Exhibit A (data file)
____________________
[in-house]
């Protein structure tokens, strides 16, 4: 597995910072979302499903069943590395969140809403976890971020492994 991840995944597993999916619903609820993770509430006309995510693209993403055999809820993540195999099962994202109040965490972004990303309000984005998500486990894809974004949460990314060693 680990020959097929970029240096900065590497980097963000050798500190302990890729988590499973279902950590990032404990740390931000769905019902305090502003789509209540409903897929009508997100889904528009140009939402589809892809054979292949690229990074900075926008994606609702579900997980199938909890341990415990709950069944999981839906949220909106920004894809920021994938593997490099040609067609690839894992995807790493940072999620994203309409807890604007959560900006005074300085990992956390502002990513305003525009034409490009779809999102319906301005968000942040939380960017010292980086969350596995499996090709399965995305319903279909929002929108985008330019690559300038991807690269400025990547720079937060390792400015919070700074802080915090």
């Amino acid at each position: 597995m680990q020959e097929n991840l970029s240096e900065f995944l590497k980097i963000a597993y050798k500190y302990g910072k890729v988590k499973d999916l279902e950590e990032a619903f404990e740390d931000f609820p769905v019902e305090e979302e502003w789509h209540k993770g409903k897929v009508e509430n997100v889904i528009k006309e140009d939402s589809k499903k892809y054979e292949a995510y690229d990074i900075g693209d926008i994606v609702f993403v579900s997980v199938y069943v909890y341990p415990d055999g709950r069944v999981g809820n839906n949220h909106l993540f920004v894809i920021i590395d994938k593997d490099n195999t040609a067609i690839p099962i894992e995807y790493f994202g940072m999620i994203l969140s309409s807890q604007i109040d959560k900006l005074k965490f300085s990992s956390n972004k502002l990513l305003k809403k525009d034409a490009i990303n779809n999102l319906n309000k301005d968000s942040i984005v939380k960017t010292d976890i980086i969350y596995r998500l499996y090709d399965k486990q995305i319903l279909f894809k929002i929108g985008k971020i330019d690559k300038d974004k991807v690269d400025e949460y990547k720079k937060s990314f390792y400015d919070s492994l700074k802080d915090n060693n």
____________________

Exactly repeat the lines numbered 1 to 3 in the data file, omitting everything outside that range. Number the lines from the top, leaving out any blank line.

[in-house]
């Protein structure tokens, strides 16, 4: 597995910072979302499903069943590395969140809403976890971020492994 991840995944597993999916619903609820993770509430006309995510693209993403055999809820993540195999099962994202109040965490972004990303309000984005998500486990894809974004949460990314060693 680990020959097929970029240096900065590497980097963000050798500190302990890729988590499973279902950590990032404990740390931000769905019902305090502003789509209540409903897929009508997100889904528009140009939402589809892809054979292949690229990074900075926008994606609702579900997980199938909890341990415990709950069944999981839906949220909106920004894809920021994938593997490099040609067609690839894992995807790493940072999620994203309409807890604007959560900006005074300085990992956390502002990513305003525009034409490009779809999102319906301005968000942040939380960017010292980086969350596995499996090709399965995305319903279909929002929108985008330019690559300038991807690269400025990547720079937060390792400015919070700074802080915090």
């Amino acid at each position: 597995m680990q020959e097929n991840l970029s240096e900065f995944l590497k980097i963000a597993y050798k500190y302990g910072k890729v988590k499973d999916l279902e950590e990032a619903f404990e740390d931000f609820p769905v019902e305090e979302e502003w789509h209540k993770g409903k897929v009508e509430n997100v889904i528009k006309e140009d939402s589809k499903k892809y054979e292949a995510y690229d990074i900075g693209d926008i994606v609702f993403v579900s997980v199938y069943v909890y341990p415990d055999g709950r069944v999981g809820n839906n949220h909106l993540f920004v894809i920021i590395d994938k593997d490099n195999t040609a067609i690839p099962i894992e995807y790493f994202g940072m999620i994203l969140s309409s807890q604007i109040d959560k900006l005074k965490f300085s990992s956390n972004k502002l990513l305003k809403k525009d034409a490009i990303n779809n999102l319906n309000k301005d968000s942040i984005v939380k960017t010292d976890i980086i969350y596995r998500l499996y090709d399965k486990q995305i319903l279909f894809k929002i929108g985008k971020i330019d690559k300038d974004k991807v690269d400025e949460y990547k720079k937060s990314f390792y400015d919070s492994l700074k802080d915090n060693n």